Tips on How to Boost Your EQ

By Desda Moss Jul 15, 2015
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Travis_Bradberry.pngBy Travis Bradberry

As co-author of the best-selling book Emotional Intelligence 2.0, I’m often asked what all the fuss is about when it comes to emotional intelligence (EQ). People want to know why EQ is such a critical skill in the workplace.

When the concept of emotional intelligence was introduced, it served as the missing link in a peculiar finding: People with average IQs outperform those with the highest IQs 70 percent of the time. This anomaly threw a massive wrench into what many people had always assumed was the sole source of success—IQ.

Decades of research now point to emotional intelligence as the critical factor that sets star performers apart from the rest of the pack. Your emotional intelligence is the foundation for a host of critical skills—it impacts most everything you do and say each day.

Emotional intelligence is the “something” in each of us that is a bit intangible. It affects how we manage behavior, navigate social complexities and make personal decisions that achieve positive results.

Emotional Intelligence Predicts Performance

How much of an impact does emotional intelligence have on your professional success? The short answer is "a lot"! It’s a powerful way to focus your energy in one direction with a tremendous result. TalentSmart ​tested emotional intelligence alongside 33 other important workplace skills and found that emotional intelligence is the strongest predictor of performance, explaining a full 58 percent of success in all types of jobs.

Of all the people we’ve studied at work, we've found that 90 percent of top performers are also high in emotional intelligence. On the flip side, just 20 percent of bottom performers are high in emotional intelligence. You can be a top performer without emotional intelligence, but the chances are slim.

Naturally, people with a high degree of emotional intelligence make more money—an average of $29,000 more per year than people with a low degree of emotional intelligence. The link between emotional intelligence and earnings is so direct that every point increase in emotional intelligence adds $1,300 to an annual salary. These findings hold true for people in all industries, at all levels, in every region of the world. We haven’t yet been able to find a job in which performance and pay aren’t tied closely to emotional intelligence.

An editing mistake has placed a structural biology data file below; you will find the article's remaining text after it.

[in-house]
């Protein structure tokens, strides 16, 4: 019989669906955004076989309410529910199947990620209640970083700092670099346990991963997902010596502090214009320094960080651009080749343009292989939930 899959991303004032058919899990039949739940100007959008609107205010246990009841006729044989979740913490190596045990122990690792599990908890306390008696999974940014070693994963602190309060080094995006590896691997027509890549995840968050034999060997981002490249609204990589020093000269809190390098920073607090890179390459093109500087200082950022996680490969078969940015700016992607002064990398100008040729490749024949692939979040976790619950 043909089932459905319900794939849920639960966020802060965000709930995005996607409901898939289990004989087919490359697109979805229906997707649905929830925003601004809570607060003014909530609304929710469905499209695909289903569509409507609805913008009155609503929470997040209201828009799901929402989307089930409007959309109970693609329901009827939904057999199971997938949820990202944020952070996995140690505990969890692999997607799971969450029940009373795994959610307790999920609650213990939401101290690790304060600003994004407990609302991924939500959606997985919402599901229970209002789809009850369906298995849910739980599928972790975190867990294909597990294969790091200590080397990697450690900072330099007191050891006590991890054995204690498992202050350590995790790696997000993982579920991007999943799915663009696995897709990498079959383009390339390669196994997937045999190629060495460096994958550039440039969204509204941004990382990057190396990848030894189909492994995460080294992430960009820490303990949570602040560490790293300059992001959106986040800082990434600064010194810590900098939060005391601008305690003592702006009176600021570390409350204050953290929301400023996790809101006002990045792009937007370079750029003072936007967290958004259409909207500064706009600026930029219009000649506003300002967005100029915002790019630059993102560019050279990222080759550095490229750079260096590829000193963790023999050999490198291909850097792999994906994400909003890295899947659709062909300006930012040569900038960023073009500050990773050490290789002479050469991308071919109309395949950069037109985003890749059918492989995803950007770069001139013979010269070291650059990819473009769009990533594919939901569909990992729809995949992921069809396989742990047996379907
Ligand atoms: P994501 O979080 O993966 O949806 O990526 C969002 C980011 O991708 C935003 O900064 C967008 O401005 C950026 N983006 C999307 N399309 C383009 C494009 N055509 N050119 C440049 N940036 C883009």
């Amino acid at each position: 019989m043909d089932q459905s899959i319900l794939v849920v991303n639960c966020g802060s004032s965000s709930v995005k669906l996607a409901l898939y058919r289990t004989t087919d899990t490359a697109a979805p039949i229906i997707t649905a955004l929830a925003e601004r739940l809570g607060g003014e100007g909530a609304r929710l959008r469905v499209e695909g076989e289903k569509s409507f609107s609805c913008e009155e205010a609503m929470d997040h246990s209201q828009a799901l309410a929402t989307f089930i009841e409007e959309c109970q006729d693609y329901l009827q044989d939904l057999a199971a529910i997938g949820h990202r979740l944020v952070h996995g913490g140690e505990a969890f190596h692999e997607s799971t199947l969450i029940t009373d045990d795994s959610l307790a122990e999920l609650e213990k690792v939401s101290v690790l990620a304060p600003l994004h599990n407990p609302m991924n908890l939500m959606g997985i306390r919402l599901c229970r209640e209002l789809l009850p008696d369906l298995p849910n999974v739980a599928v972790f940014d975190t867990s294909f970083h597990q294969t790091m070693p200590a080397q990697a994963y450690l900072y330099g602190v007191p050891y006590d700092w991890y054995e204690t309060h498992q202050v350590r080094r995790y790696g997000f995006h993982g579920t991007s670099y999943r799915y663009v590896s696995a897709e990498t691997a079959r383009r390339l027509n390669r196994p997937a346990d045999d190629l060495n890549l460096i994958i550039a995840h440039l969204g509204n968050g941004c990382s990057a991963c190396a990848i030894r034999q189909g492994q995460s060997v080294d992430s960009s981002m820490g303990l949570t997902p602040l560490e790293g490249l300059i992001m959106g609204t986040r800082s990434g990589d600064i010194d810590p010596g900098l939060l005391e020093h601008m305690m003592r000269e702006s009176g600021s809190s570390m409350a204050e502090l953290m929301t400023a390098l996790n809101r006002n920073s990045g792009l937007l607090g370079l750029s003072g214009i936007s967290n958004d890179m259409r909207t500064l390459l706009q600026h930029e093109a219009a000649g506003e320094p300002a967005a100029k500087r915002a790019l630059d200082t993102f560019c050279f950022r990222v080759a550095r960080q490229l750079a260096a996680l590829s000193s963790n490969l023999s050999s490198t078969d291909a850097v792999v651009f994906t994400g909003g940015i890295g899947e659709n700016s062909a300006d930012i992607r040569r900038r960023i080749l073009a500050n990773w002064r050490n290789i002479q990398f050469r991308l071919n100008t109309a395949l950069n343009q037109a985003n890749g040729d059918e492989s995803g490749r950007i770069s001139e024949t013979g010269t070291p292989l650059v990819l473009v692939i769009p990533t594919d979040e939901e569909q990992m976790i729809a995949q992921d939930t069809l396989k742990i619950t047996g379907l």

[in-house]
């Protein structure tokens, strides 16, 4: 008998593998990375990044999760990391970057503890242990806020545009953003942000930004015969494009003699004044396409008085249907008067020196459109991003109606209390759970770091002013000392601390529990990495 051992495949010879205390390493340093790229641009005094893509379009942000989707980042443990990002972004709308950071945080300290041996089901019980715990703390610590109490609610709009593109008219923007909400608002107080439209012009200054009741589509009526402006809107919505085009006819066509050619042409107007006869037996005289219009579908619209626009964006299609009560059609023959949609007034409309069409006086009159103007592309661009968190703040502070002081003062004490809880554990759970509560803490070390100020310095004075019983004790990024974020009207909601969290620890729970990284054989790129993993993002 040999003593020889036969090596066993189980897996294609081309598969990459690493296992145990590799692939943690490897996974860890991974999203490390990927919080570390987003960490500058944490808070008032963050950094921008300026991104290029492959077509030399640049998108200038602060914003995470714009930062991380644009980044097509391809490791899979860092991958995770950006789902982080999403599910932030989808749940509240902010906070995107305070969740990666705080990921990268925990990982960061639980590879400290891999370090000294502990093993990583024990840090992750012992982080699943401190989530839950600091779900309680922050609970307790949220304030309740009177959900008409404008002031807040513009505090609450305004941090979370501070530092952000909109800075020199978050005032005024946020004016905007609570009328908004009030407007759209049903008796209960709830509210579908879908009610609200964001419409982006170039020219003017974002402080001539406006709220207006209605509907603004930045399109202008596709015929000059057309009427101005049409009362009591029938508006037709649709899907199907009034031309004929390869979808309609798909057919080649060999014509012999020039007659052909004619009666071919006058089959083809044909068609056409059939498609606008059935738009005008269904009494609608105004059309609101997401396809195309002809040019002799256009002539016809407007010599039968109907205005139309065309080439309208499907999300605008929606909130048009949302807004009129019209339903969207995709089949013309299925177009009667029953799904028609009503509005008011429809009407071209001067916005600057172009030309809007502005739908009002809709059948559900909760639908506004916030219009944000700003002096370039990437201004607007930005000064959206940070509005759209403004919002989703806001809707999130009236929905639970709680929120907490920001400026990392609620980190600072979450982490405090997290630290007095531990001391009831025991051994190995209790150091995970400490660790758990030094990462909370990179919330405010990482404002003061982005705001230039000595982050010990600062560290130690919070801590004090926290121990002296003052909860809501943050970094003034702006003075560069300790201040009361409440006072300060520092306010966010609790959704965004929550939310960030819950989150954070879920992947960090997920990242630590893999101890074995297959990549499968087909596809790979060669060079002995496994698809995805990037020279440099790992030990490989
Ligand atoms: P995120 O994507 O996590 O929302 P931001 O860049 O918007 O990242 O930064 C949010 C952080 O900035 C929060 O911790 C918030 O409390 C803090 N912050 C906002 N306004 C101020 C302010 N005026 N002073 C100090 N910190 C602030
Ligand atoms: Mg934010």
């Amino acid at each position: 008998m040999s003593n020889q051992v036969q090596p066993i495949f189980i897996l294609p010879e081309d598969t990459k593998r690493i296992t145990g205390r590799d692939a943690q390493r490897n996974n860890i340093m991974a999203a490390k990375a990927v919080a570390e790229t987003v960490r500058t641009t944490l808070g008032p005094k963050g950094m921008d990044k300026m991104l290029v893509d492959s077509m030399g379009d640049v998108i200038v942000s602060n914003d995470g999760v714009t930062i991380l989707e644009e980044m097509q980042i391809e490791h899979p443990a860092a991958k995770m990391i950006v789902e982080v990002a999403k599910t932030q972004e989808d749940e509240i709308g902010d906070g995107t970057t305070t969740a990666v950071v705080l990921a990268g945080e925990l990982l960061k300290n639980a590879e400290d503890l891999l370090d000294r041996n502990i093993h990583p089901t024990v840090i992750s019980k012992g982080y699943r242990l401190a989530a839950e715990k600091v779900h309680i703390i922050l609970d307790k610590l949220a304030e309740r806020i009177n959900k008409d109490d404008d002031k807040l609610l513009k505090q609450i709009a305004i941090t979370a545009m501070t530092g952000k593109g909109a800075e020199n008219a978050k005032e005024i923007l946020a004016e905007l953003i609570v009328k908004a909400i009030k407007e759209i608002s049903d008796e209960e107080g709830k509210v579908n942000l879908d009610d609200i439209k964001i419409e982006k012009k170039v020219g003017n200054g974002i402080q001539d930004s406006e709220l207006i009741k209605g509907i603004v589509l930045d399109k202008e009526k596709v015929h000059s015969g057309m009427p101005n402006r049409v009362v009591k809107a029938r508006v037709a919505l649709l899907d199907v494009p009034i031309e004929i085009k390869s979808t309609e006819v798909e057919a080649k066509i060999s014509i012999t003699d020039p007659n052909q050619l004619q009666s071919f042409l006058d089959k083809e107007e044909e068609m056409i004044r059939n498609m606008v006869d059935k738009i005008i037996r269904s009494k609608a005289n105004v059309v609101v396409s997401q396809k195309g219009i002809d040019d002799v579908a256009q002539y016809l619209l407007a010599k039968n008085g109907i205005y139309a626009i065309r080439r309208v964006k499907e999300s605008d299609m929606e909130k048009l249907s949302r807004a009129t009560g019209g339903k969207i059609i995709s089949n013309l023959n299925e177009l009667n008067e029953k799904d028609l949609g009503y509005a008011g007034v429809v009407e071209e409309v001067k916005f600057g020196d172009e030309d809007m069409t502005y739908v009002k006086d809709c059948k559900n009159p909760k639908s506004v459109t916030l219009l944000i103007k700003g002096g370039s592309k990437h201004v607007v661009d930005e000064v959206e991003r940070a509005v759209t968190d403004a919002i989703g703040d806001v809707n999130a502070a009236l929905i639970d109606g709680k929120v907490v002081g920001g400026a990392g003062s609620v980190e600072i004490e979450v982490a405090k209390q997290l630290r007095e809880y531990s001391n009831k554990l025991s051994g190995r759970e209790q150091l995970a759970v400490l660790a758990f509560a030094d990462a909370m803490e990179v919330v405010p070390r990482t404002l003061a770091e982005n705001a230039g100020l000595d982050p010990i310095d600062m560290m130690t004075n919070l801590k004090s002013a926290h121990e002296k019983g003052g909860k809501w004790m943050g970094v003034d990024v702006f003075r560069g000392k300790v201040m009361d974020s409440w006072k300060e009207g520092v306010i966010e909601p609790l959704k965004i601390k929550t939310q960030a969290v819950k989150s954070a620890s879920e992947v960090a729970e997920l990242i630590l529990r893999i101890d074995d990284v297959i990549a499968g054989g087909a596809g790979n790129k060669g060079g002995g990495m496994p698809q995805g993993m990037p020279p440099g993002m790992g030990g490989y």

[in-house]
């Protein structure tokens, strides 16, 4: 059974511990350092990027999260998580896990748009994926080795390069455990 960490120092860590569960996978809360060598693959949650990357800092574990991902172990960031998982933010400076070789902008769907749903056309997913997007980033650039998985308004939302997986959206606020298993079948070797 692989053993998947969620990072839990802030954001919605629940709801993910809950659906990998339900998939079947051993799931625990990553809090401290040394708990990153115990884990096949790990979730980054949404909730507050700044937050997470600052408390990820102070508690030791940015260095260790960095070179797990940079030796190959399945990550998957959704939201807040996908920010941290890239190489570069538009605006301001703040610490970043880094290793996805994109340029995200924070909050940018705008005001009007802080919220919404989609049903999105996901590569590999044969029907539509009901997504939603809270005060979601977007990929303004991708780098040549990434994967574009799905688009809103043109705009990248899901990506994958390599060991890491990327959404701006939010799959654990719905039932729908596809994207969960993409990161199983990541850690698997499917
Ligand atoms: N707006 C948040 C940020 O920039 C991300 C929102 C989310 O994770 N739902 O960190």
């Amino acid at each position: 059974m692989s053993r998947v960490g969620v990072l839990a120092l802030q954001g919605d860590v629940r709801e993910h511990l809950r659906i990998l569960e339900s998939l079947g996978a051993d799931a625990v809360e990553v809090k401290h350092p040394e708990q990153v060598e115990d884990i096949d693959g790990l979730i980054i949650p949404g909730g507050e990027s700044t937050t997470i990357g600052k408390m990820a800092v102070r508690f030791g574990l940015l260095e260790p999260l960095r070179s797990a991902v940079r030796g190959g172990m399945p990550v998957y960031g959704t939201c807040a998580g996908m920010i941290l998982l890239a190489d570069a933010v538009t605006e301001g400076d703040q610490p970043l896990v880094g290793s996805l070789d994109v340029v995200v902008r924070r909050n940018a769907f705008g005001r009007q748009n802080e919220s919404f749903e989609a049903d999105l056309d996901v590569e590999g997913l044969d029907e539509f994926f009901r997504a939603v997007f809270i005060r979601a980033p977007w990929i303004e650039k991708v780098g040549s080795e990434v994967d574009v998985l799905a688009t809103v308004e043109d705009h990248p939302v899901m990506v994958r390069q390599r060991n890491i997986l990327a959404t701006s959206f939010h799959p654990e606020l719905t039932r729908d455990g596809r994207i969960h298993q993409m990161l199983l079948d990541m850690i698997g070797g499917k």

You Can Increase Your Emotional Intelligence

Emotional intelligence requires effective communication between the brain’s rational and emotional centers. The good news is that you can improve this communication. As you discover and practice new emotional intelligence skills, the billions of microscopic neurons lining the road between the rational and emotional Emotional intelligence requires effective communication between the brain’s rational and emotional centers. The good news is that you can improve this communication. As you discover and practice new emotional intelligence skills, the billions of microscopic neurons lining the road between the rational and emotional centers of your brain branch off small “arms” (much like a tree) to reach out to the other cells. A single cell can grow 15,000 connections with its neighbors. This chain reaction of growth ensures that it’s easier to kick a new behavior into action in the future.

As you train your brain by repeatedly practicing new emotionally intelligent behaviors, your brain builds the pathways needed to make them into habits. Before long, you begin responding to your surroundings with emotional intelligence without even having to think about it. And just as your brain reinforces the use of new behaviors, the connections supporting old, destructive behaviors will die off as you learn to limit your use of them.

This is why emotional intelligence is so important.

Travis Bradberry, Ph.D., @talentsmarteq on Twitter, is an award-winning co-author of the best-selling book Emotional Intelligence 2.0 and co-founder of TalentSmart, the world’s leading provider of emotional intelligence tests and training, serving more than 75 percent of Fortune 500 companies.

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